Also if you are comparing non-sport celebrity signatures on any 8x10s to licensed certified cards, that card has its own value for being part of a regular or premium set, plus it has the value of the signature. The 8x10, even if certified as genuine, has it's value based solely on the market worth of the signature. For that reason, although you may find some exceptions especially if you are looking at random auctions, I would think that the certified autograph card would normally be found at higher prices than the same signer on a Leaf issued or other 8x10 would achieve.
 
Posts: 7261 | Location: New York | Registered: November 20, 2007Reply With QuoteReport This Post
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quote:
Originally posted by Raven:
The Leaf/Donruss 8x10s are another tricky area that crosses boundaries and autograph collecting styles. Years ago when they came out with signatures from sports stars, the 8x10s were really made just like oversized cards.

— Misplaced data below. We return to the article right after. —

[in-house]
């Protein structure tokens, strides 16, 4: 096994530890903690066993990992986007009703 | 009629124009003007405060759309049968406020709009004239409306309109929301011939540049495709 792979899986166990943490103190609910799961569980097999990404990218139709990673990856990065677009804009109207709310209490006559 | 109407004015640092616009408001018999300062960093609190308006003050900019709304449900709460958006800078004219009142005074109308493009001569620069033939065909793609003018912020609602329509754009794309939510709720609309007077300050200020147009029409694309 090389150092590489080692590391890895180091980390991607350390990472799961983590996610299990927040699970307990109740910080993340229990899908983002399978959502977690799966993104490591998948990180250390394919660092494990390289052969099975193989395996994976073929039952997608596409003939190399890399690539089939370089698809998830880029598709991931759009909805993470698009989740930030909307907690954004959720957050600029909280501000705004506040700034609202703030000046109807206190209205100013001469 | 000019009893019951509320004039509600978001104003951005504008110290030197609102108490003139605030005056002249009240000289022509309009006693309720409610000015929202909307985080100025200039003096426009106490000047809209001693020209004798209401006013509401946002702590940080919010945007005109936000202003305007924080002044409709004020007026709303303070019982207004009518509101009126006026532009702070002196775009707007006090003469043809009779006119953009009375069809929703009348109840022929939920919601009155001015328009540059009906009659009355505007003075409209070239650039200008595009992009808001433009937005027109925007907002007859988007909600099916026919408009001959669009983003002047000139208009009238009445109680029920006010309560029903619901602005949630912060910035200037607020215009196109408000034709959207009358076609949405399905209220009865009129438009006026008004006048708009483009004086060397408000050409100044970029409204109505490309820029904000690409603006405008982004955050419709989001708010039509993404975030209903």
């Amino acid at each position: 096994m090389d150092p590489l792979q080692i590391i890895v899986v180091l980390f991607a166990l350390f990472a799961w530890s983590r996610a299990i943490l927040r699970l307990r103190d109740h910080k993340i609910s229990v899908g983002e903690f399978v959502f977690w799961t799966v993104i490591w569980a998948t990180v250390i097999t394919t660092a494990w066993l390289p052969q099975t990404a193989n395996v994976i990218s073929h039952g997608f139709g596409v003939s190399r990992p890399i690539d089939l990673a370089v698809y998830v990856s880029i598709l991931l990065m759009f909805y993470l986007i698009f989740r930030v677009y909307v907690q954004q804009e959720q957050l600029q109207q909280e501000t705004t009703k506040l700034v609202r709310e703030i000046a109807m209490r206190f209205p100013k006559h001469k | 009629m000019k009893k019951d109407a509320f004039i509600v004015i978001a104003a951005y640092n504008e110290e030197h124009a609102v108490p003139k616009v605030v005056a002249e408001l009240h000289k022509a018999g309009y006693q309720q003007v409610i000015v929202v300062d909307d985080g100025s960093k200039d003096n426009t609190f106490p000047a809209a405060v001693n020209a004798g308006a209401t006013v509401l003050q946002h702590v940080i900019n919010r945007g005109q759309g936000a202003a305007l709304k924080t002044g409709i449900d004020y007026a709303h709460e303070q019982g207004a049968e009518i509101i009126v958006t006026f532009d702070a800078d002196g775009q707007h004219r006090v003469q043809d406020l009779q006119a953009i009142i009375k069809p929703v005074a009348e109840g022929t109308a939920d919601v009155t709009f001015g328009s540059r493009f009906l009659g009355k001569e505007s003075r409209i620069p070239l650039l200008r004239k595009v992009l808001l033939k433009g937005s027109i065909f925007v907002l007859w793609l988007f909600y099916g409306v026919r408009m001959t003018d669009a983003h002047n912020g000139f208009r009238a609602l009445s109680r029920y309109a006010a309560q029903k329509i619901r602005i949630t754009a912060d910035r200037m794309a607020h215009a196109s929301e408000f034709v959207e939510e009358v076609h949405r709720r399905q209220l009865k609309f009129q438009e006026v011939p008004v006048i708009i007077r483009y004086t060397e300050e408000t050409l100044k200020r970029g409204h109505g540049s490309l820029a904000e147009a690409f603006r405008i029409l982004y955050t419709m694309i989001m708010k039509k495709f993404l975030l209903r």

I think we are referring to different products. The products I am referring to are literally just 8x10 photos sold in packs like a blind box. Most of the photos are PSA authenticated.

The Rudd and Christensen autograph I mentioned above are just PSA authenticated 8x10s in a toploader that happened to be sold by Leaf. The Craig has Leaf authentication.
 
Posts: 4328 | Location: Parts Unknown. | Registered: January 25, 2001Reply With QuoteReport This Post



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Yeah, I was thinking of something else. I never tried these, sounds like a grab bag type product. But since there is no 8x10 set to even try to collect, I think my conclusion would be the same.

If the same signer has a certified autograph card in a licensed product, that card will most likely be selling for more, maybe a lot more, than the authenticated signed 8x10 from Leaf, if it is a reasonably known celebrity. If it is a common signer with little demand it won't make much difference either way because you can't get any lower than a $7 or $8 common card and the 8x10 with a certification has to go for at least that much no matter the signer.

Obviously if no certified signed card exists then the 8x10 will be the best choice available.
 
Posts: 7261 | Location: New York | Registered: November 20, 2007Reply With QuoteReport This Post
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quote: